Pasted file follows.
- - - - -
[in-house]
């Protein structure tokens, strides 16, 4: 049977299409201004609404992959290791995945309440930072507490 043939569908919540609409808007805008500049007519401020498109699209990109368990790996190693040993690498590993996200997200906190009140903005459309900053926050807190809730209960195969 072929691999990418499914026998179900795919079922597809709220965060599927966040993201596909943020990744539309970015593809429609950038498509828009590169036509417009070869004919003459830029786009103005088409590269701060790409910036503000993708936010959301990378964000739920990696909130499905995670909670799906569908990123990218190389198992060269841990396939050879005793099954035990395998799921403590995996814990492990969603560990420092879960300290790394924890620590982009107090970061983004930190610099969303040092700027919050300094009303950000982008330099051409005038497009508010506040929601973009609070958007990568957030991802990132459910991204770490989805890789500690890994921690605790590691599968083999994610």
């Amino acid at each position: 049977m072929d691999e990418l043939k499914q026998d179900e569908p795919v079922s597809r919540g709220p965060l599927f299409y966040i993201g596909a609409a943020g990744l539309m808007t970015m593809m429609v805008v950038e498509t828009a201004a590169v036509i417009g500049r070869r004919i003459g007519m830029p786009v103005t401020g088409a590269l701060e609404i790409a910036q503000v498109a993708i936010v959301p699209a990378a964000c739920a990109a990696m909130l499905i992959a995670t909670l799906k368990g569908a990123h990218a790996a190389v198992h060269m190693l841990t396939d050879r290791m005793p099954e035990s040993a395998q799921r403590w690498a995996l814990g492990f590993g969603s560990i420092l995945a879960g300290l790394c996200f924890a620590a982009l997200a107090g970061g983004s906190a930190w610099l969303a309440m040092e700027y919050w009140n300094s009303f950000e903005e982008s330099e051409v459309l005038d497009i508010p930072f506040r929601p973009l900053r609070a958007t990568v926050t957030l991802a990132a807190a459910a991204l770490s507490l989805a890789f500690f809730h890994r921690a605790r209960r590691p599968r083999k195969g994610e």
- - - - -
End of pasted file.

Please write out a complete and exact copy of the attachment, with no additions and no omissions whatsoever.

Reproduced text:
[in-house]
């Protein structure tokens, strides 16, 4: 049977299409201004609404992959290791995945309440930072507490 043939569908919540609409808007805008500049007519401020498109699209990109368990790996190693040993690498590993996200997200906190009140903005459309900053926050807190809730209960195969 072929691999990418499914026998179900795919079922597809709220965060599927966040993201596909943020990744539309970015593809429609950038498509828009590169036509417009070869004919003459830029786009103005088409590269701060790409910036503000993708936010959301990378964000739920990696909130499905995670909670799906569908990123990218190389198992060269841990396939050879005793099954035990395998799921403590995996814990492990969603560990420092879960300290790394924890620590982009107090970061983004930190610099969303040092700027919050300094009303950000982008330099051409005038497009508010506040929601973009609070958007990568957030991802990132459910991204770490989805890789500690890994921690605790590691599968083999994610």
């Amino acid at each position: 049977m072929d691999e990418l043939k499914q026998d179900e569908p795919v079922s597809r919540g709220p965060l599927f299409y966040i993201g596909a609409a943020g990744l539309m808007t970015m593809m429609v805008v950038e498509t828009a201004a590169v036509i417009g500049r070869r004919i003459g007519m830029p786009v103005t401020g088409a590269l701060e609404i790409a910036q503000v498109a993708i936010v959301p699209a990378a964000c739920a990109a990696m909130l499905i992959a995670t909670l799906k368990g569908a990123h990218a790996a190389v198992h060269m190693l841990t396939d050879r290791m005793p099954e035990s040993a395998q799921r403590w690498a995996l814990g492990f590993g969603s560990i420092l995945a879960g300290l790394c996200f924890a620590a982009l997200a107090g970061g983004s906190a930190w610099l969303a309440m040092e700027y919050w009140n300094s009303f950000e903005e982008s330099e051409v459309l005038d497009i508010p930072f506040r929601p973009l900053r609070a958007t990568v926050t957030l991802a990132a807190a459910a991204l770490s507490l989805a890789f500690f809730h890994r921690a605790r209960r590691p599968r083999k195969g994610e």